Slots at PHL? Council to roll dice

Posted: March 21, 2014

THAT TIME you spend waiting around for your next flight at Philadelphia International Airport could be spent investing in public education - if playing a one-armed bandit is your idea of investing.

City Council will decide in the coming weeks whether to push for airport slot machines that would benefit Philadelphia's cash-strapped schools. Yesterday, it approved a resolution to hold hearings on the subject.

The scheme would still need approval from state lawmakers in Harrisburg.

Councilman Jim Kenney says he's betting that some of travelers' downtime after they've gone through security could be spent playing slots, with proceeds going directly to the school district.

"Years ago, when we were having the whole casino debate, it was suggested that one of the ways to keep [casinos] out of the neighborhood was to take it to the airport," he said.

"There, you have a captive audience of ticketed players waiting for planes, or waiting for connections, with nothing to do. Maybe they put their money in a slot machine."

Last year, said Kenney, McCarran International Airport's 1,300 slot machines raked in roughly $37 million for the city of Las Vegas.

It remains unclear, however, how well the measure would be received in the state Legislature, which regulates gambling in Philadelphia.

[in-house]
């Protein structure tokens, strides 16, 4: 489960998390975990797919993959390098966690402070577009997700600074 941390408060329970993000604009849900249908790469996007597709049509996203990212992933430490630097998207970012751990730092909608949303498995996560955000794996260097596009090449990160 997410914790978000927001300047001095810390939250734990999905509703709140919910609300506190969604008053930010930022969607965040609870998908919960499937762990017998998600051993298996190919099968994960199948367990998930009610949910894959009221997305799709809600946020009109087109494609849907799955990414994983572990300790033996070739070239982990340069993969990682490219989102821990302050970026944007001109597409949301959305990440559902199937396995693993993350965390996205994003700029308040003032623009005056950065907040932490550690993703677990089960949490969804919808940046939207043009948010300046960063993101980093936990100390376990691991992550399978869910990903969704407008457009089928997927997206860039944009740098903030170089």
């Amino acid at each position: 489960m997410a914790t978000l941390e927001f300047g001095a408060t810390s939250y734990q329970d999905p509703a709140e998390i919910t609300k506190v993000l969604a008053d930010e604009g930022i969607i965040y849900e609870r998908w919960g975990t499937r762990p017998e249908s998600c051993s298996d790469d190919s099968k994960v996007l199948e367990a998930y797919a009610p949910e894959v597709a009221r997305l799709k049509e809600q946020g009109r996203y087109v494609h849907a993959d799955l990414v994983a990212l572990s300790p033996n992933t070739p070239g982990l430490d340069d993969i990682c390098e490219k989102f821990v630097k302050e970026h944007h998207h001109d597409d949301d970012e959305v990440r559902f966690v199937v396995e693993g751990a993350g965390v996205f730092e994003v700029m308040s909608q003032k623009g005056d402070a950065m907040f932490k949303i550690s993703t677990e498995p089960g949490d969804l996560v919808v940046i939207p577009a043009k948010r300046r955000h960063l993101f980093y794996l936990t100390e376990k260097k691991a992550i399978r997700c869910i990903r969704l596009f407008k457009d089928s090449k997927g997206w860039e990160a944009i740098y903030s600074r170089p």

"If Harrisburg is looking for nontax-revenue ways to provide additional money for schools, this is a perfect opportunity," Kenney said.

"It may be a bit of a heavy lift as it relates to the gaming commission and the Legislature, but I think it's worth at least examining."

Speaking of heavy lifting, Councilwoman Cindy Bass introduced a bill yesterday that would give small businesses within 100 feet of city-operated construction sites a tax break.

Bass pitched her Infrastructure Improvement Tax Credit and Deferral bill as an attempt to reduce financial losses suffered by small businesses when the city decides to come in and carry out renovations in close proximity. Often, said Bass, during long-term improvement projects, access to local businesses is obstructed or cut off from customers who may think the business is closed when it's actually open.

"Take for example the West Philadelphia Market-Frankford El improvement, which was a great idea - great streets, great improvements, but no businesses left afterwards," Bass said.

"This is a tax-relief bill for small businesses. We think it's going to be very helpful to them and it's going to be beneficial to the city as well because we'll be able to help people stay afloat."

Finally, and as predicted, Council gave unanimous approval to the $99 limit on gifts that can be accepted by city officials and their staff. The move rebuffs recommendations made by the ethics board, which suggested Council cap values of gifts at $50.

City Council Majority Leader Curtis Jones Jr. called it good public policy:

"The ethics board is right to say that we should limit the amount of gifts - not that a hamburger will buy a vote - but we have to be careful that people don't feel entitled once they give you a gratuity."


On Twitter: @RuffTuffDH

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